These resources are for health care professionals who treat patients with inborn metabolic disorders. Some are directly for professionals, and others are meant for distribution to patients and familes.
Newborn Screening: A Guide for Parents
This guide explains to parents why newborns are screened for metabolic disorders, how the screening works, what the results mean, and what parents can do if their pediatrician recommends follow-up testing.
For Parents of Babies with Metabolic Disorders
This is a collection of guides for parents of newborns who have tested positive for a certain metabolic disorder. Each guide explains what the metabolic disorder is, why a baby has it, the symptoms and effects, and the treatment.
PKU Primer for Adolescents and Adults
This detailed guide is for for health care providers who treat adolescent and adults with PKU. It is designed for distribution and discussion, and includes: a definition of PKU, a description of how it is inherited, how to maintain a healthy diet, how to handle school/work, and details about maternal PKU and maintaining a health pregnancy.
This toolkit is designed to be a personal guide for teens and young adults with PKU, including comprehensive information about nutrition, diet, treatment, and lifestyle issues. It provides resources, checklists, and quizzes to help young adults better manage thier PKU. Also included is information about new options in PKU formula and low-protein foods. Reading the toolkit can also be useful for family, friends and significant others of teens and adults with PKU.
Maternal PKU & Pregnancy: Making Every Week Count
This guide is for women who have phenylketonuria (PKU), and are planning to get pregnant, or already are pregnant. Developed by metabolic and nutrition specialists at Children’s Hospital Boston, the guide includes sections on PKU, Maternal PKU, genetics, newborn health, PKU recipes, and PKU & pregnancy resources. Being pregnant with PKU is challenging, but with careful planning ahead of time, and with the right diet, health care, and information, women who have PKU can experience the wonder and joy of carrying and delivering a healthy baby.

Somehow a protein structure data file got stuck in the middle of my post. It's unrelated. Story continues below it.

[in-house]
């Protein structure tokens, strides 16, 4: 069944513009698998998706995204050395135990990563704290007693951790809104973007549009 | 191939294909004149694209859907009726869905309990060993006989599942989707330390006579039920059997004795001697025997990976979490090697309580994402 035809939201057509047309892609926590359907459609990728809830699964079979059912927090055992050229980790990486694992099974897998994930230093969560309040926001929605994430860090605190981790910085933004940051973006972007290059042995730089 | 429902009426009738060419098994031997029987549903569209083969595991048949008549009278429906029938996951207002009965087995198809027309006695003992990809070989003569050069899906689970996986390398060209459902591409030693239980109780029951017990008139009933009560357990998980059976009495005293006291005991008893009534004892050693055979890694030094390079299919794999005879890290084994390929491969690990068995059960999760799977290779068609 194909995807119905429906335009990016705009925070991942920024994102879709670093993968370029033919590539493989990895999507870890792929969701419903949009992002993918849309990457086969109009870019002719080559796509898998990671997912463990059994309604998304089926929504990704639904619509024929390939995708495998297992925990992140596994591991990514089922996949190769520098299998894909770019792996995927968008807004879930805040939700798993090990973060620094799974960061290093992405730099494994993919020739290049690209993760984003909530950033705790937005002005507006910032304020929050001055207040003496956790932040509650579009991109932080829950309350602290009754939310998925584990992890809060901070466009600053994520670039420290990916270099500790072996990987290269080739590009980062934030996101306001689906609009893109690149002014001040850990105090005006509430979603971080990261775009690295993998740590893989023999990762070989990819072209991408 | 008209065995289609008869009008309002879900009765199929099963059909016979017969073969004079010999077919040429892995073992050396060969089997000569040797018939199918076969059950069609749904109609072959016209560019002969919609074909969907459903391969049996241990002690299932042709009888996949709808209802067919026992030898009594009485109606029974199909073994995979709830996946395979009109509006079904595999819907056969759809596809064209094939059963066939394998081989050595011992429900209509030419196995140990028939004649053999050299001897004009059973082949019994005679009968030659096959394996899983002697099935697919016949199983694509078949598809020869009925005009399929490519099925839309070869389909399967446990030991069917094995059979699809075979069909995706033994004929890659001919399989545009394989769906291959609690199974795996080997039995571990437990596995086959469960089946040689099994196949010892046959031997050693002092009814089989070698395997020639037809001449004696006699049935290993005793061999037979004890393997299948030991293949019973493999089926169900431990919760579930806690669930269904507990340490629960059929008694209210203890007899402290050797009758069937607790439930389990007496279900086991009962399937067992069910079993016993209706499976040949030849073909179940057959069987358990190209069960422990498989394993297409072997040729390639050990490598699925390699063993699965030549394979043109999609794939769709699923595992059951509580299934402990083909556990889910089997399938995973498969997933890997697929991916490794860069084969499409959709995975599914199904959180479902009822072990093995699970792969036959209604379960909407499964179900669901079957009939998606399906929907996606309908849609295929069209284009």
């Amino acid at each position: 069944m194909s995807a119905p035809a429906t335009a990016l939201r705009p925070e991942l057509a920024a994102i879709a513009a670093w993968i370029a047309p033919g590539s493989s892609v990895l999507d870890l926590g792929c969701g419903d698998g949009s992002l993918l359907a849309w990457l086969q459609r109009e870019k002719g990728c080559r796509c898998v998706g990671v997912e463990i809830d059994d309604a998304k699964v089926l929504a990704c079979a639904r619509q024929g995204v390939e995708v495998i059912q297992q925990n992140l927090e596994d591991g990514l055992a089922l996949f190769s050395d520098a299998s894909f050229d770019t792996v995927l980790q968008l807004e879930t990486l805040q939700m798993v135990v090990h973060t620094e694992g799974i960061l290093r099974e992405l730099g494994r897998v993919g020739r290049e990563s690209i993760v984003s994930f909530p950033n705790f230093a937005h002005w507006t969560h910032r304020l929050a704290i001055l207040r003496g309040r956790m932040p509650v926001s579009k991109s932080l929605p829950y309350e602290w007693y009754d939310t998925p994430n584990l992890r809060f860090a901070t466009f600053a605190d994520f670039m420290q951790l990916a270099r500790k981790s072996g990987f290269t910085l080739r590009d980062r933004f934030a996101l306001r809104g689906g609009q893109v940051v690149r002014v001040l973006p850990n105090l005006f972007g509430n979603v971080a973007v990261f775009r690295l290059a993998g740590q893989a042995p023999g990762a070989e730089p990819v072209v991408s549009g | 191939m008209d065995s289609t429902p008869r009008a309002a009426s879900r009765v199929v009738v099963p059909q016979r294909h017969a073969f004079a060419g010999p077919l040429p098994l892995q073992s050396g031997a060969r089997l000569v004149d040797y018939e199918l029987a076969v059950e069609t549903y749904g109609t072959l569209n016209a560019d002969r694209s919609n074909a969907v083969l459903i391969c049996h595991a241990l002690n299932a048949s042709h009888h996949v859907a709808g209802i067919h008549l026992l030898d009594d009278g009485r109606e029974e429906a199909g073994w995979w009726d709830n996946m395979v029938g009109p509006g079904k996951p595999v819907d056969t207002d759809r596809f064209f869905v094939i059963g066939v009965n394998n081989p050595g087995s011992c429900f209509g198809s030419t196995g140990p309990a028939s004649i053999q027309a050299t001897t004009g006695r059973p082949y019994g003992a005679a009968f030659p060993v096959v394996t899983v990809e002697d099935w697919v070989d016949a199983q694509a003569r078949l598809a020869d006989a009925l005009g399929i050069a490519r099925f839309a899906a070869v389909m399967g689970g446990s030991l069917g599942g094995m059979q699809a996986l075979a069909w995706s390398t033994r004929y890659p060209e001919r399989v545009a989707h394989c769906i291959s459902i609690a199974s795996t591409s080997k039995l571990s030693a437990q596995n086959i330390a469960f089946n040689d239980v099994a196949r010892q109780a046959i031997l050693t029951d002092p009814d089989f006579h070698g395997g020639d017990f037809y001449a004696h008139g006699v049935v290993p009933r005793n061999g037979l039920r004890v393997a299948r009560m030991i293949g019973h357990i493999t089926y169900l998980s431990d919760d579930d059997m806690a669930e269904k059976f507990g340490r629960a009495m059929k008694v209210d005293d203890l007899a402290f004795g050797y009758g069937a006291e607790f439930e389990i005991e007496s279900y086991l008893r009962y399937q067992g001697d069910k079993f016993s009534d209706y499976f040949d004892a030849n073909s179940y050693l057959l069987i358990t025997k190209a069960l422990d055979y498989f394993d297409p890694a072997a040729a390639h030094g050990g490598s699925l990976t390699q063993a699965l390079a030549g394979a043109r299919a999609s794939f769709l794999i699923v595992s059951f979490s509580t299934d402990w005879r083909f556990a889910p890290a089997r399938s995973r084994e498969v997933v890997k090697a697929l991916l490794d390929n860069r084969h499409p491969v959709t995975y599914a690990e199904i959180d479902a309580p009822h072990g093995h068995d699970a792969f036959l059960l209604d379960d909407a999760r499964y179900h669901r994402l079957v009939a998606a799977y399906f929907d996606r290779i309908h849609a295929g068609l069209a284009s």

Moving Forward: Your Guide to Galactosemia and Primary Ovarian Insufficiency (POI)
This comprehensive five-part guide, produced at Children’s Hospital Boston, contains sections for teens and women who have galactosemia and POI, and for their family members. The guide explains the symptoms and underlying causes in easy-to-understand terms, and outlines ways of getting the care and support patients and families need. It also provides a list of resources, and a glossary of medical terms.
Teen Challenge is an exciting, three-day, summer event designed especially for teenagers (ages 13-18 years) with PKU or other metabolic conditions. The program is offered through the Metabolism program at Children’s Hospital Boston, and is designed to help teens build a supportive social network, try new and challenging activities, build resiliency and self-confidence, and build skills for independent health managment.
Regional Metabolic Centers
Metabolic clinics and centers in the New England states: Connecticut, Maine, Massachusetts, Rhode Island, and Vermont.